[originally published: http://aislesay.com/CHI-WATERCOOLERS.html]
THE WATER COOLERS:
AN OFFICE MUSICAL
by Thomas Michael Allen, Sally Allen, Joe Allen,
Marya Grandy, and E. Andrew Sensenig
Directed by Kurt Johns
3175 N. Broadway / (773) 472-3492
Reviewed by Martha Wade Steketee
August 27, 2006
In the Off Broadway (and cross country) ensemble songfest The Water Coolers five corporate types sing of their familiar work struggles with amazing style, grace, and humor. Lakeshore Theater expands with this production its prior exclusive role as host to visiting productions. This is “The Capitol Steps” meets “Glengarry Glen Ross,” and the laughs are frequent and earned. If this is any indication of the quality of theatre events to come from Chris Ritter, I eager await the next installments.
As in “Glengarry Glen Ross,” we are not provided specifics of the company business where our play’s action occurs, and this is as it should be. Details would confuse the issues at the core of this piece: staff rivalries, corporate types, personal struggles to incorporate family life into work life (or not doing that very well) – in short, the plight of the corporate man and corporate woman, set to song. The dramatic arc of the musical book involves our team preparing for a big presentation. Along the way, our stalwart cast of five provides the range of possibilities for dialogue (spare) and tuneful exposition and emoting (plentiful). Matthew Amador is an adorable and surprisingly self-effacing Steve (the office “hottie”), inspiring comparisons to David Schwimmer. Adam Kozlowski simpers and weasels his way out of work beautifully as Frank, the office work avoid-er. The understudy Ed Rutherford in the performance I viewed masterfully performed Glen, the I.T. cowboy and techno geek, who offends all and befriends few. Holly Stauder evokes Nora Dunn and Irene Dunne and a wee dram of Rosalind Russell in her lovely performance as the team leader of this herd of corporate cats. The ensemble is nicely rounded out by Tempe Thomas as Brooke, the cute and smart associate who struggles to be taken seriously.
The play list is composed of newly composed lyrics to familiar pop tunes (e.g. “In My Cube” to “In My Room,” and “Unless It’s From Me” to the tune of “I’ve Gotta Be Me”) and a few original numbers. Showstoppers in my mind included “Oratorio,” a group number set to the Hallelujah Chorus; “One Rung Higher,” the working woman’s scream of multi-tasking frustration; and “A Love Song” with the men adoring their Personal Digital Assistants.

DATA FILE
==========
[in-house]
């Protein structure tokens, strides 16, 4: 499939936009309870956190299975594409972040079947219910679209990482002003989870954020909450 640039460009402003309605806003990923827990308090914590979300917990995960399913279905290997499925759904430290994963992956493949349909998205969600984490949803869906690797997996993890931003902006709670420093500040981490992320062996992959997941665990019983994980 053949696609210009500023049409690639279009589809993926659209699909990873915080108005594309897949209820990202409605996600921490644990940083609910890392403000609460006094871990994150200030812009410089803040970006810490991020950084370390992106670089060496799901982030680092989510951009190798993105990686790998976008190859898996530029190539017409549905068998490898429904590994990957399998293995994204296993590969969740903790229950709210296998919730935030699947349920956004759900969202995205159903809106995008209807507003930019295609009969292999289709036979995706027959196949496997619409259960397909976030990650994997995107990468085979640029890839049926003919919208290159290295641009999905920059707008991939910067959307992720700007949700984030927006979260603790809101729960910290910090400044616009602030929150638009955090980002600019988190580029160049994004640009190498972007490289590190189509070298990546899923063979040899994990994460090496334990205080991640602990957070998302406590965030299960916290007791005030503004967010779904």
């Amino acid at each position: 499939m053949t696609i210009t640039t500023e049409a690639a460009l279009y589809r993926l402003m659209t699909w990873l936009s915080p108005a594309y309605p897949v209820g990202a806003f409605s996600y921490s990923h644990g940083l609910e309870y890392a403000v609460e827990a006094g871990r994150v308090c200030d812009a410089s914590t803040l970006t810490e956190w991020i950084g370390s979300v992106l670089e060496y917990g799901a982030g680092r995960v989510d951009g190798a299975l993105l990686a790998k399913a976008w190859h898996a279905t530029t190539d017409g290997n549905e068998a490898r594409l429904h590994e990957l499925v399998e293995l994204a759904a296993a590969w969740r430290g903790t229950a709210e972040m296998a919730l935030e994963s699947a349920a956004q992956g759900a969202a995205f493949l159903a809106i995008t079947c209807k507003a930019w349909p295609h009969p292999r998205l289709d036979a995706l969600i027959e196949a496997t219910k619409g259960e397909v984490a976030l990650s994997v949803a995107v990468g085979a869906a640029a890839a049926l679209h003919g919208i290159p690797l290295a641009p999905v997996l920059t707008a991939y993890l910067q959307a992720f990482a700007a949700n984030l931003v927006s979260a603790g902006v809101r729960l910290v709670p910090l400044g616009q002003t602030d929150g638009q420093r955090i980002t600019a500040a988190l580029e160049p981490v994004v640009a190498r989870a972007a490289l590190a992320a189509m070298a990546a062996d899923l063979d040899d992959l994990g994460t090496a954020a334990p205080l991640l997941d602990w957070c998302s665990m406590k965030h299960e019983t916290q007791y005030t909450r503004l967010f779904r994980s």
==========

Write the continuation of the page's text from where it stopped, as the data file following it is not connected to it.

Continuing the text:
The simple set by Robert Kovach is solid and serviceable and flexible. Lighting and sound design by Tim Schoen works in the small space but generates a generic comment. The actors were each mic-ed in this production in the relatively small space at the Lakeshore. Was this necessary? My ongoing struggle with the distancing effect of mic-ing musical events was evoked a bit during this production. At one moment a lovely young woman is standing right in front of me but the sound of her and the piano just behind her is coming from .. above me? Somewhere to my left and behind me? IN this smallish space I ask: why? As an audience member I want to experience the music with the performers rather than have it imposed on me. I acknowledge this as a generic comment, and the sound is modulated well in this space. I simply yearn for the direct experience of the actor’s voice in these situations.
Jeremy Ramey‘s musical direction and piano playing throughout the piece was driving and charming and fun. Choreography by Linda Parsons is limited and perfectly suited to this able group of eager performers. In particular, the Ziegfeld Follies effects created with the men and their PDAs had me in stitches. Marvelous.
This production may be settling in for an extended run at the Lakeshore. When you drop by, be sure to greet Jessica behind the bar, and, if alcohol is appealing try their luscious concoction “the water cooler,” part alcohol and part inspiration, in honor of the play. You’ll have a fabulous time.
© Martha Wade Steketee (August 27, 2006)
Categories: theater (reviews)